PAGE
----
On the future of industrial machine intelligence

Interview with
Dr. Duane S. Boning, Electrical Engineering, and Computer Science in the EECS

Dr. Duane S. Boning is a Clarence J. LeBel Professor of Electrical Engineering and Computer Science at MIT. He is also an Associate Director of the MIT Microsystems Technology Laboratories (MTL), as well as a Co-Director of the Leaders for Global Operations (LGO) and Machine Intelligence for Manufacturing and Operations (MIMO) Programs. The tec.News staff recently had an opportunity to interview Professor Boning and ask about exciting new developments in machine learning, specifically for industrial applications.


tec.news: Could you describe the progression of machine intelligence in the context of operations and manufacturing transformations?

Professor Boning: Let’s start with some history of operations and manufacturing methods. 30 years ago, Lean Manufacturing methods transformed the industrial sector. These methods focused on eliminating excess inventory by receiving goods only when they were needed, reducing excess costs for storage and increasing productivity and profit.

Then, 15 years ago, there was a significant shift of the supply chain from local sourcing to global sourcing with a heavy dependence on Asia. The COVID-19 pandemic revealed inherent weaknesses in this type of system with global supply chain disruptions resulting in massive shortages.

Digitalization and machine intelligence offer a counterbalance to these issues with the possibility of accelerating manufacturing competitiveness and making supply chains more resilient.

In addition, recent advances in sensing, low-cost powerful phenome computing, and software tools provide the opportunity for new innovative manufacturing applications.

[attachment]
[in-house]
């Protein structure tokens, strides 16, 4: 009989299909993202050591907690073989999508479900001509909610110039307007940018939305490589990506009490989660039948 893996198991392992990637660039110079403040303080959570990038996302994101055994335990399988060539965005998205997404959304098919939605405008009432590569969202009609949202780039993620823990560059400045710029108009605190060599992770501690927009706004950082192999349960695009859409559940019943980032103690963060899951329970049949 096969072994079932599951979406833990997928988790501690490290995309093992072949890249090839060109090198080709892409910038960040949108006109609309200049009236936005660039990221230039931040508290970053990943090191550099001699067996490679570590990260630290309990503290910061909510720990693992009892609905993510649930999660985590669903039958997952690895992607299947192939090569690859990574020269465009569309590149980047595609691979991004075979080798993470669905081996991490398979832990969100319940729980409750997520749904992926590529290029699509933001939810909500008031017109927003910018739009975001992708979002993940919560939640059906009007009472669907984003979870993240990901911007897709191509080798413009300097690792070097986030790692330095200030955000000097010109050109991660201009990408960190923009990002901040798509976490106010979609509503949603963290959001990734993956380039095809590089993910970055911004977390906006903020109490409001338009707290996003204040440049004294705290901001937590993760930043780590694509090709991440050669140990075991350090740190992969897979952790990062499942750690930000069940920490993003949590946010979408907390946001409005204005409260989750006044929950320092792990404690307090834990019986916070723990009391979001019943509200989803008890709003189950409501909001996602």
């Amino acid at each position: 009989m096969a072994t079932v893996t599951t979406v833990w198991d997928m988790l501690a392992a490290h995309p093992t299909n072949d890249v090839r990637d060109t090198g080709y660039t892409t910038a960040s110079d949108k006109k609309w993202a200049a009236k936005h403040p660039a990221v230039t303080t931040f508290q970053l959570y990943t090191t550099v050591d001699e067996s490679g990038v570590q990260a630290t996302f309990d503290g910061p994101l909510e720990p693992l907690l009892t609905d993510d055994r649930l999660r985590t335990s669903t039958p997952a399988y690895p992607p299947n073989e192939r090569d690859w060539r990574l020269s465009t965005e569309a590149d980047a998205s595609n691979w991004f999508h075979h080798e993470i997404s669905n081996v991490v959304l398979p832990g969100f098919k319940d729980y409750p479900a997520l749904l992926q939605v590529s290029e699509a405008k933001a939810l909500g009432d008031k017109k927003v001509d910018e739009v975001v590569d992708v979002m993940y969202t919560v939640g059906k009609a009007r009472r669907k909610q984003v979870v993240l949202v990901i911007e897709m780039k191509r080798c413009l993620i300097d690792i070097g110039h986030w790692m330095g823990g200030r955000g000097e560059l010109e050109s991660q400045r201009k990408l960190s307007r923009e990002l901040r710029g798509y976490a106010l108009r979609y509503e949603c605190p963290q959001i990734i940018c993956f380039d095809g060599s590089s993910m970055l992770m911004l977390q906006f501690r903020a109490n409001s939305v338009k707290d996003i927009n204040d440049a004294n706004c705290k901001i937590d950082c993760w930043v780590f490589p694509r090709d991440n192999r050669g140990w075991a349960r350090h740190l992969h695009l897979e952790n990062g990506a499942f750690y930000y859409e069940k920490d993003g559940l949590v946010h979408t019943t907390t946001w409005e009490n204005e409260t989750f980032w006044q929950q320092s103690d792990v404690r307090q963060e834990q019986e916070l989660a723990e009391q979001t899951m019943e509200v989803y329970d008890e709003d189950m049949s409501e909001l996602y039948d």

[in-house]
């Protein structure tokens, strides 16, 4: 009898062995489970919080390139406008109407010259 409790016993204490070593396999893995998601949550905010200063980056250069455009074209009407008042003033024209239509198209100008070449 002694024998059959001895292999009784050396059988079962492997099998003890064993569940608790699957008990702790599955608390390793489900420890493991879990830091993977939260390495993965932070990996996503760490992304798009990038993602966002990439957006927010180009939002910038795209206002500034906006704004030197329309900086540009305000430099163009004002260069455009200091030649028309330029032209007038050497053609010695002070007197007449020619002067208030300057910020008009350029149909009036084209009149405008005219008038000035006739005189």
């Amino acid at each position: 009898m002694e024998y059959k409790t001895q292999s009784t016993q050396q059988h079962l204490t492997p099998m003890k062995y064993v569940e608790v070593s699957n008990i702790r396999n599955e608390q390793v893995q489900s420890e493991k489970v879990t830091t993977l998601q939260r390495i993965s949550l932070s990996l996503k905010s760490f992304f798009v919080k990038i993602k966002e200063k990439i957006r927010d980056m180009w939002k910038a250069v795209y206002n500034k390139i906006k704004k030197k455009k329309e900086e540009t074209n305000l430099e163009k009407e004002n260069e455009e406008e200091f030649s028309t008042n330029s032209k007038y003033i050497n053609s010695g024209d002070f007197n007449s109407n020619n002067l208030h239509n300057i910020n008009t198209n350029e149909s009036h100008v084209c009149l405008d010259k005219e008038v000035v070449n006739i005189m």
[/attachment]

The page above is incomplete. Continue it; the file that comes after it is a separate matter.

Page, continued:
tec.news: Could you outline what you see as the main challenges to applying machine intelligence for industrial applications?

Professor Boning: My research and experience led me to the conclusion that bringing machine intelligence into manufacturing and operations poses challenges for the average manufacturer, one that needs to be surpassed in order to achieve the promised benefits. Due to custom processes, off-the-shelf machine learning is hard to apply in most manufacturing situations. Machines must be taught by a user who completely understands the problem

to create an effective solution. My research focuses on developing people that are “translators” with domain knowledge about machine learning and production processes to improve success. I work on teaching undergrad students the fundamentals of machine learning as a foundation so that they can bring this necessary skill to future employers.

The first step in machine learning is having the appropriate data as a starting point. However, just having data is not necessarily enough for a particular machine learning application. You need to have relevant data. There are a number of machine learning techniques including statistical methods, decision trees, random forests, neural networks, time series analytics, etc. that should be applied using practical engineering and business judgment. Other factors to be considered include methods for dealing with outlier data, data structuring, anomaly and fault detection, and model drift. Model drift is the phenomenon where data correlations made at one point in time change over weeks, months, or years as the process equipment ages or the manufacturing processes themselves subtly change over time.

In short, successfully developing a machine learning model requires a broad understanding of data modeling and access to the right data.


tec.news: What do you see the role of industry – academia partnerships in helping to solve these problems?

Professor Boning: Industry – Academia partnerships are critical to providing real-world platforms and case studies for investigating and testing new approaches and hypotheses. At the end of the day, both are needed to address real world needs.

MIT has a long history of such partnerships, and through organizations such as the MTL as well as other centers across MIT, we are able to leverage the strengths of both the industrial and academic environments and live up to the spirit of our motto, MENS ET MANUS –or the merging of the theoretical and the practical.


tec.news: What do you see as the future of machine learning and the outcome of these programs?

Professor Boning: Machine Learning is critical for the next evolution of manufacturing processes.
The work we are doing today helps lay the foundation for the future. These programs teach necessary concepts and skills that these students will bring to future employers, who in turn, will benefit from competitive advantage.­